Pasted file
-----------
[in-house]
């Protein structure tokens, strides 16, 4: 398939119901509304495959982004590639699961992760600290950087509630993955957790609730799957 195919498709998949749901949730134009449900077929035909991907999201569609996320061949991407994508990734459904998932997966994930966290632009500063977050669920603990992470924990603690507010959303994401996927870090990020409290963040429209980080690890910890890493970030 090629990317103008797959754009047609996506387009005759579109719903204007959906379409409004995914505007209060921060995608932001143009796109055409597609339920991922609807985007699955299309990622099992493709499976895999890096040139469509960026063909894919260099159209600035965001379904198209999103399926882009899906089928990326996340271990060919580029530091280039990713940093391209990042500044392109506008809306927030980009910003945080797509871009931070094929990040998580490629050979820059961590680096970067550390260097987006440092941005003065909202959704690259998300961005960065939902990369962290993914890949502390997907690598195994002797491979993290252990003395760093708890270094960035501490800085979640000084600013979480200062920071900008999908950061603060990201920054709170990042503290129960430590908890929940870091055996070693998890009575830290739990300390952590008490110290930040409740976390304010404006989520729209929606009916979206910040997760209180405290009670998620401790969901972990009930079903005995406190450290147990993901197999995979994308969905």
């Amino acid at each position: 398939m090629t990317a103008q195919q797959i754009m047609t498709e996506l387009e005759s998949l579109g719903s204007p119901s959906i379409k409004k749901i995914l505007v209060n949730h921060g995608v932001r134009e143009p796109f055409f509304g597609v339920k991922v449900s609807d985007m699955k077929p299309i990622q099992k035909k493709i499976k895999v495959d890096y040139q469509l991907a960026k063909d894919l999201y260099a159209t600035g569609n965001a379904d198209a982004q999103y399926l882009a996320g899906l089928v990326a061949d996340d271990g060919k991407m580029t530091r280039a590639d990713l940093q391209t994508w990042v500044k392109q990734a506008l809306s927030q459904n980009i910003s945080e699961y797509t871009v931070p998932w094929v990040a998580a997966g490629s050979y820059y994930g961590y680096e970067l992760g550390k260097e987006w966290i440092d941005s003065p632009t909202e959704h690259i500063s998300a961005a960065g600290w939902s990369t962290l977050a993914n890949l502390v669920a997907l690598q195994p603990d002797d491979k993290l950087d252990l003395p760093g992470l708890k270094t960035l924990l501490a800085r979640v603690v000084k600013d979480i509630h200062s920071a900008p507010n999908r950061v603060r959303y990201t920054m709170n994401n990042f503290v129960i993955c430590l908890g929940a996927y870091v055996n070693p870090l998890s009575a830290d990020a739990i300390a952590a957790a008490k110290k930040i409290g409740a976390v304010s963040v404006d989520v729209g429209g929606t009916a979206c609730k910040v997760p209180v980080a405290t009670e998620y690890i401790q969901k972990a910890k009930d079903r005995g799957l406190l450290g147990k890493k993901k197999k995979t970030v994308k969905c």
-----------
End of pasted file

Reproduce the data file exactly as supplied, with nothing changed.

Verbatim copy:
[in-house]
């Protein structure tokens, strides 16, 4: 398939119901509304495959982004590639699961992760600290950087509630993955957790609730799957 195919498709998949749901949730134009449900077929035909991907999201569609996320061949991407994508990734459904998932997966994930966290632009500063977050669920603990992470924990603690507010959303994401996927870090990020409290963040429209980080690890910890890493970030 090629990317103008797959754009047609996506387009005759579109719903204007959906379409409004995914505007209060921060995608932001143009796109055409597609339920991922609807985007699955299309990622099992493709499976895999890096040139469509960026063909894919260099159209600035965001379904198209999103399926882009899906089928990326996340271990060919580029530091280039990713940093391209990042500044392109506008809306927030980009910003945080797509871009931070094929990040998580490629050979820059961590680096970067550390260097987006440092941005003065909202959704690259998300961005960065939902990369962290993914890949502390997907690598195994002797491979993290252990003395760093708890270094960035501490800085979640000084600013979480200062920071900008999908950061603060990201920054709170990042503290129960430590908890929940870091055996070693998890009575830290739990300390952590008490110290930040409740976390304010404006989520729209929606009916979206910040997760209180405290009670998620401790969901972990009930079903005995406190450290147990993901197999995979994308969905």
């Amino acid at each position: 398939m090629t990317a103008q195919q797959i754009m047609t498709e996506l387009e005759s998949l579109g719903s204007p119901s959906i379409k409004k749901i995914l505007v209060n949730h921060g995608v932001r134009e143009p796109f055409f509304g597609v339920k991922v449900s609807d985007m699955k077929p299309i990622q099992k035909k493709i499976k895999v495959d890096y040139q469509l991907a960026k063909d894919l999201y260099a159209t600035g569609n965001a379904d198209a982004q999103y399926l882009a996320g899906l089928v990326a061949d996340d271990g060919k991407m580029t530091r280039a590639d990713l940093q391209t994508w990042v500044k392109q990734a506008l809306s927030q459904n980009i910003s945080e699961y797509t871009v931070p998932w094929v990040a998580a997966g490629s050979y820059y994930g961590y680096e970067l992760g550390k260097e987006w966290i440092d941005s003065p632009t909202e959704h690259i500063s998300a961005a960065g600290w939902s990369t962290l977050a993914n890949l502390v669920a997907l690598q195994p603990d002797d491979k993290l950087d252990l003395p760093g992470l708890k270094t960035l924990l501490a800085r979640v603690v000084k600013d979480i509630h200062s920071a900008p507010n999908r950061v603060r959303y990201t920054m709170n994401n990042f503290v129960i993955c430590l908890g929940a996927y870091v055996n070693p870090l998890s009575a830290d990020a739990i300390a952590a957790a008490k110290k930040i409290g409740a976390v304010s963040v404006d989520v729209g429209g929606t009916a979206c609730k910040v997760p209180v980080a405290t009670e998620y690890i401790q969901k972990a910890k009930d079903r005995g799957l406190l450290g147990k890493k993901k197999k995979t970030v994308k969905c």